We have a light switch box containing three single pole switches (no ground terminal) in the foyer near the front door. I would like to replace the light switch controlling the porch lights with the Honeywell Programmable Timer Switch RPLS740B. Given the following conditions, I could not determine any wiring combination such that all related electrical components worked.

Here is a picture of the actual timer followed by its simple wiring diagram: Programmable Timer Wiring Diagram

The light switch box consists of a switch that controls nothing, a switch that controls the chandelier in the foyer, and a switch that controls the front porch lights (in that order). Note that the first switch affects no known electrical appliance without a doubt. Whether this is due to improper or faulty wiring I'm not sure. Also, this is all the original wiring (as built).

Light Switches

The light switch box also consists of 1 "three-wire" cable (red, black, white, copper) and 5 "two-wire" (black, white, copper) cables. Note that these are also termed "four-wire" and "three-wire" respectively.

Exposed Light Switches

The original wiring setup seems rather simple in that all ground wires are tied together, all black wires are tied together, and all white wires are tied together. Each of the switches is connected to the single black wire belonging to the "two-wire" cable at the bottom of the box, which I assume to be the "line". However, since all the black wires are tied together, this appears to be inconsequential.

Exposed Light Switches Side Wiring Exposed

Simply replacing the porch light switch with the timer as expected does not work at all. Freeing particular white "neutral" wires does cause the timer to function but would also cause various fans/lights in the adjacent study to stop functioning. Is it common for a light switch box to have so many incoming cables? Why does the first switch even need a red wire if its a single pole switch?

[Resolution Edit]

I mistakenly assumed that the line was located at the bottom of the switch box when in fact it was the first cable at the top. With this knowledge I was able to determine the unknown loads as seen below (for future reference).
enter image description here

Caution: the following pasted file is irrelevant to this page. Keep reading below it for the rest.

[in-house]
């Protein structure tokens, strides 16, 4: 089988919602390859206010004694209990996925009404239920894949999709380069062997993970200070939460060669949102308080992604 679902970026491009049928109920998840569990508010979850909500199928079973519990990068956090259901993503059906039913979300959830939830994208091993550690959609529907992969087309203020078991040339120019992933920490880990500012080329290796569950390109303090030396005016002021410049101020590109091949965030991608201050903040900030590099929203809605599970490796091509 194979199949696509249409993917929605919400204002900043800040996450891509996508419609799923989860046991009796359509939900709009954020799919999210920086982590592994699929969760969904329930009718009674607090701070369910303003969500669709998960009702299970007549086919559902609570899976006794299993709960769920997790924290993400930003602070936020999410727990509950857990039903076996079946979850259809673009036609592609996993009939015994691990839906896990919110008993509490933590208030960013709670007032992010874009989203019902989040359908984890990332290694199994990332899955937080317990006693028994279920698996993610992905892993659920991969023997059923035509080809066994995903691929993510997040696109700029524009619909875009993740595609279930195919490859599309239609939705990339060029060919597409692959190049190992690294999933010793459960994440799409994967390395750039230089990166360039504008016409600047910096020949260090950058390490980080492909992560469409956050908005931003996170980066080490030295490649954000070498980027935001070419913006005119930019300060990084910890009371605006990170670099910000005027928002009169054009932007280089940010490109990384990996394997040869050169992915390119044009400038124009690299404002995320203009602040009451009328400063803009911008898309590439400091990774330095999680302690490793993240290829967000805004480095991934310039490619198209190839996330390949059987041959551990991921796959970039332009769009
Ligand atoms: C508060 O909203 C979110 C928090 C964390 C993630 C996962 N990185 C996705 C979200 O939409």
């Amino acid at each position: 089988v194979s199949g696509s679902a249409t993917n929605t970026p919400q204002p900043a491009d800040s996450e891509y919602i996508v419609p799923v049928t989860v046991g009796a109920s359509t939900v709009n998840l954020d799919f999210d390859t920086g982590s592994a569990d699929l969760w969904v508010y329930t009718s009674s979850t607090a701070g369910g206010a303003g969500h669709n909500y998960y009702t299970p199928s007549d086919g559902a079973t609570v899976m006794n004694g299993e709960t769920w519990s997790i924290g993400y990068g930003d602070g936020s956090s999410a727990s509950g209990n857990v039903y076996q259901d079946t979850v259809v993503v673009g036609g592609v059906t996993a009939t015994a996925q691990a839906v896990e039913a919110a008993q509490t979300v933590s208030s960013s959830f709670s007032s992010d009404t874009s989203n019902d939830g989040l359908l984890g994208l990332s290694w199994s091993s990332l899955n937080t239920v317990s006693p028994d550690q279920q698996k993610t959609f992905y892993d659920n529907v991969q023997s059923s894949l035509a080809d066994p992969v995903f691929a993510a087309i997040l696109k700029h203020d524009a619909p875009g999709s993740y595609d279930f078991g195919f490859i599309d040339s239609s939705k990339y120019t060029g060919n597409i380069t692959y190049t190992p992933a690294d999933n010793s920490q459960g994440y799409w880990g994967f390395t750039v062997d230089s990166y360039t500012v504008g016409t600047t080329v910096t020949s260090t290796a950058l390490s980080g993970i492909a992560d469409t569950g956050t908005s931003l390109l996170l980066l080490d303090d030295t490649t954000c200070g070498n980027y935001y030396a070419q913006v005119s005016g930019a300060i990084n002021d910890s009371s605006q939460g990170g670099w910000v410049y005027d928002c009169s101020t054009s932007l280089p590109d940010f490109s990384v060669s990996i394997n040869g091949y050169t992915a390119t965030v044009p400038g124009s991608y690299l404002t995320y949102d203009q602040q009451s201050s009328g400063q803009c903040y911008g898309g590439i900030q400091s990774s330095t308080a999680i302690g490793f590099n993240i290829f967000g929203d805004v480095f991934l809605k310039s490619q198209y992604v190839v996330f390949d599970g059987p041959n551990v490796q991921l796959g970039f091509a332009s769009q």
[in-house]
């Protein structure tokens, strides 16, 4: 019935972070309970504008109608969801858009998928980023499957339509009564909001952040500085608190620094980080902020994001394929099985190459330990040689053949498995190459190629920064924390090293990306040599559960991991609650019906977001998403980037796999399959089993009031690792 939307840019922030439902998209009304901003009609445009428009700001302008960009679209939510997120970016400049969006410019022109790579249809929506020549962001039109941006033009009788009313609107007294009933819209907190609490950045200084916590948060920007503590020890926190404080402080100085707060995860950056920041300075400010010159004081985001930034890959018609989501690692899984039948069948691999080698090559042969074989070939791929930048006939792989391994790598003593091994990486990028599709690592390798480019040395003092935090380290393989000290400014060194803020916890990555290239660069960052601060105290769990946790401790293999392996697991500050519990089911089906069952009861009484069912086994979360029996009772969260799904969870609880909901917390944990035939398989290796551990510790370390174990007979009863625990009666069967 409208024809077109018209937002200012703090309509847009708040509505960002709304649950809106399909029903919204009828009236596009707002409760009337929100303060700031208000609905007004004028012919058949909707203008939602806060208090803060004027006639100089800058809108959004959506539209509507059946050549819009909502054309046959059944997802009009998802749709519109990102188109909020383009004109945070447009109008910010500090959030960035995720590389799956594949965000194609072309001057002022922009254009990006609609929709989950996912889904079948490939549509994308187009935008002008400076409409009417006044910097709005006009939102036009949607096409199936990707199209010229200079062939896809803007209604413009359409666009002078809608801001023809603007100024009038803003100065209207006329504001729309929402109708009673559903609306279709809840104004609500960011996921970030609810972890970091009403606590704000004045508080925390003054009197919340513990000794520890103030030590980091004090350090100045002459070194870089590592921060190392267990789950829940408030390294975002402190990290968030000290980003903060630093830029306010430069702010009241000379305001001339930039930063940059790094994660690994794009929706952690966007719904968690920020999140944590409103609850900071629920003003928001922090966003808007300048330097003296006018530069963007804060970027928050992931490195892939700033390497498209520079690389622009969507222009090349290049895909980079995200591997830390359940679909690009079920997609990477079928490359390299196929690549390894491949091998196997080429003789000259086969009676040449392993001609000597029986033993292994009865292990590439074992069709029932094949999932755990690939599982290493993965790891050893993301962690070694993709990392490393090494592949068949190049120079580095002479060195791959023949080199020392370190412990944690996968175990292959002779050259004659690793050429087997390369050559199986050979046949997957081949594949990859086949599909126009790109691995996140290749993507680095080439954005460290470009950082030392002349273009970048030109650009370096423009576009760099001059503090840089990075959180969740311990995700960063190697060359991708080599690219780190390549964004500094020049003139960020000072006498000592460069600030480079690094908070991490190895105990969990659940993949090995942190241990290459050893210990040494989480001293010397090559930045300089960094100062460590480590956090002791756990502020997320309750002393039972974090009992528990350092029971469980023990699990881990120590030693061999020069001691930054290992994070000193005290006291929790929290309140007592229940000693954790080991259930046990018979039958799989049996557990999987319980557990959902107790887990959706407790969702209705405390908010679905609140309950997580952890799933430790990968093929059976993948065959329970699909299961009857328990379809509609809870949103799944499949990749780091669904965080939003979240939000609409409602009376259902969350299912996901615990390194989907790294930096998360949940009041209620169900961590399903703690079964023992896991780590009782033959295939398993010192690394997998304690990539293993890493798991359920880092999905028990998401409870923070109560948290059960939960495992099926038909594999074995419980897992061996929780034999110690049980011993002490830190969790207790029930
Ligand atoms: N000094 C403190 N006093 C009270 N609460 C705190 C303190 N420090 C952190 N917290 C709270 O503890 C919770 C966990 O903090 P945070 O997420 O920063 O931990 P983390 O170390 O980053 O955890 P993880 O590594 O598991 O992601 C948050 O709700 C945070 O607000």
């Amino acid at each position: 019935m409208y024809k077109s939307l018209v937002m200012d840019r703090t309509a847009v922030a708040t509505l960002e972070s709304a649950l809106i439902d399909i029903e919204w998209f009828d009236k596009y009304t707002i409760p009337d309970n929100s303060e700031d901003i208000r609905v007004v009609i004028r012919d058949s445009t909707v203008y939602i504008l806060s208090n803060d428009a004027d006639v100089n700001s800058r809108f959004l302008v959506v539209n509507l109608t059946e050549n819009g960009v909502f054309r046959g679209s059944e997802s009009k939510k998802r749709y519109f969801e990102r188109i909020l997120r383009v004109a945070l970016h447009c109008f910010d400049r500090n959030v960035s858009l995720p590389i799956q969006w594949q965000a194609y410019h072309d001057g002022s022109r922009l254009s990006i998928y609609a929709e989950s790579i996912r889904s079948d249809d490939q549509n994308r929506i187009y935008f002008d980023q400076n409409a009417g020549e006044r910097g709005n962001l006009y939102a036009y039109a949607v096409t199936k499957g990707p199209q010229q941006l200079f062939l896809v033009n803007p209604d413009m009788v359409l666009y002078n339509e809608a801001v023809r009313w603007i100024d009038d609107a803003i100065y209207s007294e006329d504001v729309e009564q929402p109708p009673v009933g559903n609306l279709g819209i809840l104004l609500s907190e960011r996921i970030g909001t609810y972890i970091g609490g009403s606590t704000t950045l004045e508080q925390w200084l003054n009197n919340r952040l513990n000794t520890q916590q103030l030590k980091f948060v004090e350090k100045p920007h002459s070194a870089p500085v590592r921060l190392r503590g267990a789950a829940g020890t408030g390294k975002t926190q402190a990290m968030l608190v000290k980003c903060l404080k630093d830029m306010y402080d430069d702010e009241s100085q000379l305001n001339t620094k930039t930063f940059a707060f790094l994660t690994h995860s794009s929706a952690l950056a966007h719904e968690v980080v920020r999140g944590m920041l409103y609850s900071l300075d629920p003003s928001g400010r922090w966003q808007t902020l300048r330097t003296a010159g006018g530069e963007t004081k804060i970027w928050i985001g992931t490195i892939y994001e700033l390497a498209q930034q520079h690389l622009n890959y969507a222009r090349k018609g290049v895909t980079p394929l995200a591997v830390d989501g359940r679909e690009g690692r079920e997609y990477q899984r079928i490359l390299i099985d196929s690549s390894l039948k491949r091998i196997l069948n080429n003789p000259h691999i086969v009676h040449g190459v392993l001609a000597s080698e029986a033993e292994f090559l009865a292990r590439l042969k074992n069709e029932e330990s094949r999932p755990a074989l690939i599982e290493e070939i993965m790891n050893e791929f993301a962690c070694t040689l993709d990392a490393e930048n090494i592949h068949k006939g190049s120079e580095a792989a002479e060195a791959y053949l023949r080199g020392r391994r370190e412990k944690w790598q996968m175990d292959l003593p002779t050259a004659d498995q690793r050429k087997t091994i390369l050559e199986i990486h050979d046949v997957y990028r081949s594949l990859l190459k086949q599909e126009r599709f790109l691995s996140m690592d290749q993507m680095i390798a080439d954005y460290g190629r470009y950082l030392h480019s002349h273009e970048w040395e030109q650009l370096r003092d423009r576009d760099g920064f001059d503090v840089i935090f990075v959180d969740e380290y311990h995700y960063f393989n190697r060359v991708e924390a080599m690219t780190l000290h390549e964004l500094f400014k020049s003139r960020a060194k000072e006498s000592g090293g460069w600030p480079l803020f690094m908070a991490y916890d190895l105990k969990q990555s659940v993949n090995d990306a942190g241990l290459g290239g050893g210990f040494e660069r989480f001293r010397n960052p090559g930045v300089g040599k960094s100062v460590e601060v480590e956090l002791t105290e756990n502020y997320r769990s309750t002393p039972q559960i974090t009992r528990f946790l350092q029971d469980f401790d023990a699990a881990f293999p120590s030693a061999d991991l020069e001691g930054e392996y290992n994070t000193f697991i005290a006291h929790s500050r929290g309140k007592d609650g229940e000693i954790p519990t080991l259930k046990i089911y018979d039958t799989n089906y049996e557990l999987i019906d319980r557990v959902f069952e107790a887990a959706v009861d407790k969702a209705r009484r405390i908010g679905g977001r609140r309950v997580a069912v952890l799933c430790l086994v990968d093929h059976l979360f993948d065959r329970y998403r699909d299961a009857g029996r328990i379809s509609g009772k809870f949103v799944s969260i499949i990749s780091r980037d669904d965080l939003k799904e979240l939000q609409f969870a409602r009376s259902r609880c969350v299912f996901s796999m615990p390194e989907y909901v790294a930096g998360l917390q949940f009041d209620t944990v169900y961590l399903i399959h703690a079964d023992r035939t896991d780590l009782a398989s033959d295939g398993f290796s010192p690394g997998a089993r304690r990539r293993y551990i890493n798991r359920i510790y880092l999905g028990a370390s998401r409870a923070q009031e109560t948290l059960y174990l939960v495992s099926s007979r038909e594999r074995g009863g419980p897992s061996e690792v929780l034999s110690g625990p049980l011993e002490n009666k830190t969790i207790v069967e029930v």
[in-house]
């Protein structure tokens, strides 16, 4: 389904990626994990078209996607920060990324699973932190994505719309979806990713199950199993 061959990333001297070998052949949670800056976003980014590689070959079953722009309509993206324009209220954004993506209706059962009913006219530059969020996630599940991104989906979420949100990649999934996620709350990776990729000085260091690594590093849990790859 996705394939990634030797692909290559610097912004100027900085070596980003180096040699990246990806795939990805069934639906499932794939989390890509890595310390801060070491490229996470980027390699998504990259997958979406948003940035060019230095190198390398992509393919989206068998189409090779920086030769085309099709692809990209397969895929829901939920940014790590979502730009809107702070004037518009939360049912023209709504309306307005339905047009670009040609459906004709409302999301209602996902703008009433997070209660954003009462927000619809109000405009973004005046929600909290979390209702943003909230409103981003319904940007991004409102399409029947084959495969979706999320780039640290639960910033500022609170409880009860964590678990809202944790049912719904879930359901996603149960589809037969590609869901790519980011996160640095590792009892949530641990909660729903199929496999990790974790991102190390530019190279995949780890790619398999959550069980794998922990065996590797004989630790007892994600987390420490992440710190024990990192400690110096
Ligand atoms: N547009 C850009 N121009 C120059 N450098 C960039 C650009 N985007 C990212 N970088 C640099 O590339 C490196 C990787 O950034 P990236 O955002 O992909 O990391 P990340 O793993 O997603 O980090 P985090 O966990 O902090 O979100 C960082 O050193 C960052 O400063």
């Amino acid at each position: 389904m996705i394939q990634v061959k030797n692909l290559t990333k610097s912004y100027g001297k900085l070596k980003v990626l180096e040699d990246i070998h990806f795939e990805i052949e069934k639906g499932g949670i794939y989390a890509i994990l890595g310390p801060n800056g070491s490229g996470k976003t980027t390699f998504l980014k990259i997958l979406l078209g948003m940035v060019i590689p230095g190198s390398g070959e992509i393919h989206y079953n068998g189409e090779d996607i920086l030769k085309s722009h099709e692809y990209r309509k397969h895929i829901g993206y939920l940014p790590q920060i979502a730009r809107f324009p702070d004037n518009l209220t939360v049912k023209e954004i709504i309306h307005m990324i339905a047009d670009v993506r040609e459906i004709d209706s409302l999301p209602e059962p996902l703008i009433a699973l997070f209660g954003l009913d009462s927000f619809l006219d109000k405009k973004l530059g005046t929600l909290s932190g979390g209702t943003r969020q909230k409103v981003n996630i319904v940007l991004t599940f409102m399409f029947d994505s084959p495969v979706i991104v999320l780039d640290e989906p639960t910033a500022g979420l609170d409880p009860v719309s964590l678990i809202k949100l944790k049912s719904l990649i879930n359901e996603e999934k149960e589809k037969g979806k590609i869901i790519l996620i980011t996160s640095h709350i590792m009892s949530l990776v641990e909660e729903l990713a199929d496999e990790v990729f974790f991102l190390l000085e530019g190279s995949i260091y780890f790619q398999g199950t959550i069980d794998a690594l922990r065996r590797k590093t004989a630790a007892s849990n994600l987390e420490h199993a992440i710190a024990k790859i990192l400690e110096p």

et voilà enter image description here

  • How many lights were controlled by these switches? Now that it's all ripped apart, what doesn't work (receptacles, lights, etc.)? Which switch were you trying to replace? Why did you decide to rip everything out of the box?
    – Tester101
    Mar 24, 2015 at 21:52
  • @Tester101 The middle switch controls the chandelier, the last switch controls the front porch lights. Everything is back together and everything works as before. I decided to rip things out for pedagogical purposes and to ensure clarity.
    – metabind
    Mar 24, 2015 at 22:58
  • so you got the timer installed, or just back to square one?
    – Tester101
    Mar 24, 2015 at 23:03
  • @Tester101 I'm back to square one. Also, I added more info to the post that may be useful.
    – metabind
    Mar 24, 2015 at 23:05
  • Where did you get acquire the cover plate? I have a similar set up with three on/off toggles but only want to replace one to control my outdoor accent lighting. I have not been able to find anything online.
    – brent
    Nov 15, 2016 at 15:42

2 Answers 2


Based on what you've shown, you should be able to wire it up like this...

Timer Wiring

However, those red Wing-Nut® twist-on wire connectors are only rated for a maximum of 6 #14 conductors. So you'll have to split up the neutrals in to two groups, and connect the groups with a pigtail between them.

  • My first attempt was precisely as you have it shown, which does not work. I suppose the error could be related to the wing-nut restriction, but that seems unlikely. Also, I was able to get it to function, but only by disconnecting the unused cables as mentioned above.
    – metabind
    Mar 25, 2015 at 0:08
  • If that doesn't work, there's something funky going on that we don't know about. Could be a bad device, bad wiring, or something else. Without being able to poke around and put a meter on stuff, it's difficult to go further through the internet.
    – Tester101
    Mar 25, 2015 at 0:22
  • I will say that the white wire with the black marker on it has me slightly concerned, as that's typically done when a white conductor is used as an ungrounded conductor instead of a grounded one. It also appears that the marked wire is from the 3 wire cable, that is attached to the switch you say does nothing.
    – Tester101
    Mar 25, 2015 at 0:33
  • Did wiring it this way work?
    – Tester101
    Mar 25, 2015 at 21:22
  • Your suggestion of splitting the neutrals (and the lines) into two groups with a pigtail was also required.
    – metabind
    Mar 25, 2015 at 22:27

Electricians sometimes install a switch at the front door to control an outlet outside, perhaps under an eave, to control Christmas lights.

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